You see it also in political debates nowadays. One of the most negative things one can say about an opponent is that his arguments are governed by his feelings. “He is not logical”-as if logic were the only way to argue. One can also argue with the heart. One can also protest with one’s feelings. But nowadays, the fashion, the absolute fashion, is to be rational. Many schools of modern psychology are also rational. If something is wrong in the marriage, one has to rationally reorganize one’s sex life, have extramarital affairs, use practical new positions, Kama Sutra positions. One has to fix up the marriage rationally, as if a human were a broken-down car. That is absolutely destructive to feelings, and it hits both men and women. It hits women even more than men because women generally put more emphasis on personal relationships and personal feelings.

Women are hit first, and that’s why women are nowadays so unhappy. That’s why they are in revolt against many things. They feel that their lives are thwarted. Naturally it hits men too, because if women go crazy and become disagreeable and cold, it reverberates on the sons and on the partners. But a man can endure a rationally organized world a bit longer than a woman can. He is not finally happy in it either, but he can stand it a bit longer.

This denial of personal feeling seems to be in violation of a natural human connection. It favors the head over the body. Would you say that the growing popularity of fitness programs such as jogging, T’ai Chi, yoga, and so on is an attempt to restore the balance?

This tremendous emphasis on the body nowadays in psychotherapy is a compensatory movement. Based on my own experience, my feeling is that those exercises to get back into the body, T’ai Chi and all sorts of group experience, are a bit too technical. They’re too intentional. I think that going into nature and living with nature is a better way of sinking back into the body. It’s a more natural way. But not everybody can do that, and those exercises are certainly sometimes very helpful.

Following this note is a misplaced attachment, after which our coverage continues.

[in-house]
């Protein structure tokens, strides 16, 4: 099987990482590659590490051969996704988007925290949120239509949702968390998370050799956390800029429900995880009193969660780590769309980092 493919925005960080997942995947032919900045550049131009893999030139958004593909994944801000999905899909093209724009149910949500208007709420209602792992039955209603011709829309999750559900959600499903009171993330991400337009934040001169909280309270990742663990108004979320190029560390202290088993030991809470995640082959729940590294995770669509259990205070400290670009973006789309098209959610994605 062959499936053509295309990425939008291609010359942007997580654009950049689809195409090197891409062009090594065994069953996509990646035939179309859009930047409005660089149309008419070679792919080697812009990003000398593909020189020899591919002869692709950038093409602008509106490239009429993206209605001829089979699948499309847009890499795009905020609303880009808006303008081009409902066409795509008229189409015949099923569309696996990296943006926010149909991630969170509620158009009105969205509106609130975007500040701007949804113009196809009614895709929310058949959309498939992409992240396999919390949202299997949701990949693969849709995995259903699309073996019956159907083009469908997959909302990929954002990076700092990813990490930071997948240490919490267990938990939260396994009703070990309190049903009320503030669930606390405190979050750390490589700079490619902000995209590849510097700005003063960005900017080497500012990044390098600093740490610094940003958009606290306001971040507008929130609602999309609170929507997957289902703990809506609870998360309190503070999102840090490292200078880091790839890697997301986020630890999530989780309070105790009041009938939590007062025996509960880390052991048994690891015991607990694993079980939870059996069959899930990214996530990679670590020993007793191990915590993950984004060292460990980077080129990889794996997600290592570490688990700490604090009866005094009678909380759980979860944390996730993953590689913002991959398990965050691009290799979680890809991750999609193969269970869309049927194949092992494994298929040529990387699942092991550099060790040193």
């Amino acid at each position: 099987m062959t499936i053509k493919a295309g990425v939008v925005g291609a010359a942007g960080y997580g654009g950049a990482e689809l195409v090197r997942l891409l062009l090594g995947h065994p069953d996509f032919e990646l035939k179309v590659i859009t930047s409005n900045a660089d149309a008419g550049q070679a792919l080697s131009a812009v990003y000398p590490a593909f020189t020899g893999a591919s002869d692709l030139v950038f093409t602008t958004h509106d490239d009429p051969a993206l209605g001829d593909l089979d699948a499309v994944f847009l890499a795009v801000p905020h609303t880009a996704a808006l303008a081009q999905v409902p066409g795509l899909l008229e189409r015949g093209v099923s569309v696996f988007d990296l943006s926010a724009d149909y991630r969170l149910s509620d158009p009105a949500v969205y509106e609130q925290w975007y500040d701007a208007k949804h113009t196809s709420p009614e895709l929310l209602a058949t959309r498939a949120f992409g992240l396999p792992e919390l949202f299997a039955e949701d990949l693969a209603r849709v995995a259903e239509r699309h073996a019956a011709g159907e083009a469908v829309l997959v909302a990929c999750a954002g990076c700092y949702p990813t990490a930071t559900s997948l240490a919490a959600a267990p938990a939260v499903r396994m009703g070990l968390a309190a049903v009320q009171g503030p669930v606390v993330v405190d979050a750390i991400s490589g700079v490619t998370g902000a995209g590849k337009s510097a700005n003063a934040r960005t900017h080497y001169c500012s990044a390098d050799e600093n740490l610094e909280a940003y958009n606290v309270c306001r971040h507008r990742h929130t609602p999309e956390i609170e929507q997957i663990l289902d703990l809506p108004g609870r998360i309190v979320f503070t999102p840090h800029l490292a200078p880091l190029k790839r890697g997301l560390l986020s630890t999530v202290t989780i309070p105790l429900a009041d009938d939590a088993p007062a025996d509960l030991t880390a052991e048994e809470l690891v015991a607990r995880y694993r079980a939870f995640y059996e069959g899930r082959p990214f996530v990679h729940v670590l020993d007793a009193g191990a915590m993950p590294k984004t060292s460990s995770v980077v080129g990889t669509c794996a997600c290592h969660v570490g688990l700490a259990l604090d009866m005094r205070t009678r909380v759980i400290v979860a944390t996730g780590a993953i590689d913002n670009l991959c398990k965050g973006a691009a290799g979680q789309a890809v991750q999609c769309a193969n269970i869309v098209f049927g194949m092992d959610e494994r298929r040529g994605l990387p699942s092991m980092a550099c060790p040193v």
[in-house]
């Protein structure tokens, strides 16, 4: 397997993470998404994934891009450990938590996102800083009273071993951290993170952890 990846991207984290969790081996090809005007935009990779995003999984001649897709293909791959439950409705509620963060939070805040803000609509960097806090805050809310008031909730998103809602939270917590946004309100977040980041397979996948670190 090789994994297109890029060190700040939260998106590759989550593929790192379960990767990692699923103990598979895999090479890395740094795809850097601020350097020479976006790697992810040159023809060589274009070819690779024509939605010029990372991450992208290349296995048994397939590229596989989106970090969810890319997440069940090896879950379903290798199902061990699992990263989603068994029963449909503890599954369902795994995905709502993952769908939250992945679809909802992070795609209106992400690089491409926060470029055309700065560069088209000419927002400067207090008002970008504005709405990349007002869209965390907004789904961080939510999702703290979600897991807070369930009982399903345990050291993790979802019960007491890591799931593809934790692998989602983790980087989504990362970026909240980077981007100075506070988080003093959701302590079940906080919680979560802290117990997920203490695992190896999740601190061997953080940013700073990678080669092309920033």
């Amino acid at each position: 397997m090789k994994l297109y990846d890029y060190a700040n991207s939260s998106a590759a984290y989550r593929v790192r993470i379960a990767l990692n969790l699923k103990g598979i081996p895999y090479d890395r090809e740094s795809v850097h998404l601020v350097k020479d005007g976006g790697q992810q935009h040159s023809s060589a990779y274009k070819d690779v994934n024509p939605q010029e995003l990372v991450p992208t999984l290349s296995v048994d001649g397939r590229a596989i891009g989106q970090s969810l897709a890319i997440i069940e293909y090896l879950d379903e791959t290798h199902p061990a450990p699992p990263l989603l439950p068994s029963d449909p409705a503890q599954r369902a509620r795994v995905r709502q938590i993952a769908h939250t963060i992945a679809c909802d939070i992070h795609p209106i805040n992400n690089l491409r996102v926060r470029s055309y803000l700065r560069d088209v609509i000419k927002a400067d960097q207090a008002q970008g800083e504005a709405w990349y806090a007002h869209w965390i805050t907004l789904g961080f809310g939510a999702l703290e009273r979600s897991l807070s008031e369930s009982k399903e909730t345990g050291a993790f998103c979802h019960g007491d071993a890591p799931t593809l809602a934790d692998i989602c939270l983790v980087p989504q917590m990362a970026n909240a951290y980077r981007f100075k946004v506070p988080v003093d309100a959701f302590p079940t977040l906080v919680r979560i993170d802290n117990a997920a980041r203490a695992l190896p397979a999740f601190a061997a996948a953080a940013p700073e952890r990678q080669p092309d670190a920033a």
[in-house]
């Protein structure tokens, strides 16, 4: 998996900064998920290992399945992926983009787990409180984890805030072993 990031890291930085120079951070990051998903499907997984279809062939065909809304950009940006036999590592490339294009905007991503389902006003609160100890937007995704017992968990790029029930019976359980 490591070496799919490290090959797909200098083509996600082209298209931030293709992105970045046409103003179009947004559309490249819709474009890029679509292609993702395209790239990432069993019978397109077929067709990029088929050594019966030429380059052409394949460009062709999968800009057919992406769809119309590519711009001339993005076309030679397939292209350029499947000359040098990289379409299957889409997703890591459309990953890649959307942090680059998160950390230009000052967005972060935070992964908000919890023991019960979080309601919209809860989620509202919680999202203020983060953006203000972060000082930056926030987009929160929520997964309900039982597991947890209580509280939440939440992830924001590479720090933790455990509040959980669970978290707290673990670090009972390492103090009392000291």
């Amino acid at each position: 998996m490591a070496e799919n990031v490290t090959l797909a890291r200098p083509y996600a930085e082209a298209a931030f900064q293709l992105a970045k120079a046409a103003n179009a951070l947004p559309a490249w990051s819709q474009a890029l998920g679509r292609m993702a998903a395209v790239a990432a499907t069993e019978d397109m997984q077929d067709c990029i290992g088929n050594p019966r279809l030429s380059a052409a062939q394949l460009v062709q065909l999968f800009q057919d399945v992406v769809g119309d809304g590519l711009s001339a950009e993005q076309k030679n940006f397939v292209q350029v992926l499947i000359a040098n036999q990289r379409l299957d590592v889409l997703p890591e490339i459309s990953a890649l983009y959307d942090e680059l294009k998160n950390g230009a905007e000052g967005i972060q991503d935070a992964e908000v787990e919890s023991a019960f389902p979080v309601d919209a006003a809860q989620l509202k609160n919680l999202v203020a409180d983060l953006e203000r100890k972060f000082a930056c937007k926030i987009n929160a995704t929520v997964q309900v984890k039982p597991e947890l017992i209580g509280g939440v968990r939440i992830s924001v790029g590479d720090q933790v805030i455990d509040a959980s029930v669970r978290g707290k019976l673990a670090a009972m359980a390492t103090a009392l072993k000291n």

What happens when a person does connect the head to the body?

Well, generally when people sink into their bodies, they first contact the emotions, which are the bridge between the head and the body. They probably activate the lymphatic system, which affects the emo­tions. Generally when people try to get into their bodies through exercise, they first release a wild resentment against father or mother or something like that. They generally contact negative emotions which have been repressed, and the first step is to let those emotions out, to let those come up, not to suppress them with the head. Then generally there is an outburst of tears and sweat and other physical reactions. After that comes a relaxation and then, with it, a better connection with the body.

One can say that what is wrong is that the whole collective consciousness doesn’t value Eros anymore. Eros is personal; it is from one being to another being in a unique and personal way. It doesn’t count for anything in our society. You cannot say, “I do this because I love so-and-so,” or “I do that against the rules because I love so-and-so. ” The rules are the rules. The computer has spelled them out, this way or that way, and that’s the way it has to be. The whole depersonalization and the whole mass organization of modem society is destructive of feelings, and that drives women mad. ~The Way of the Dream, Page 143-153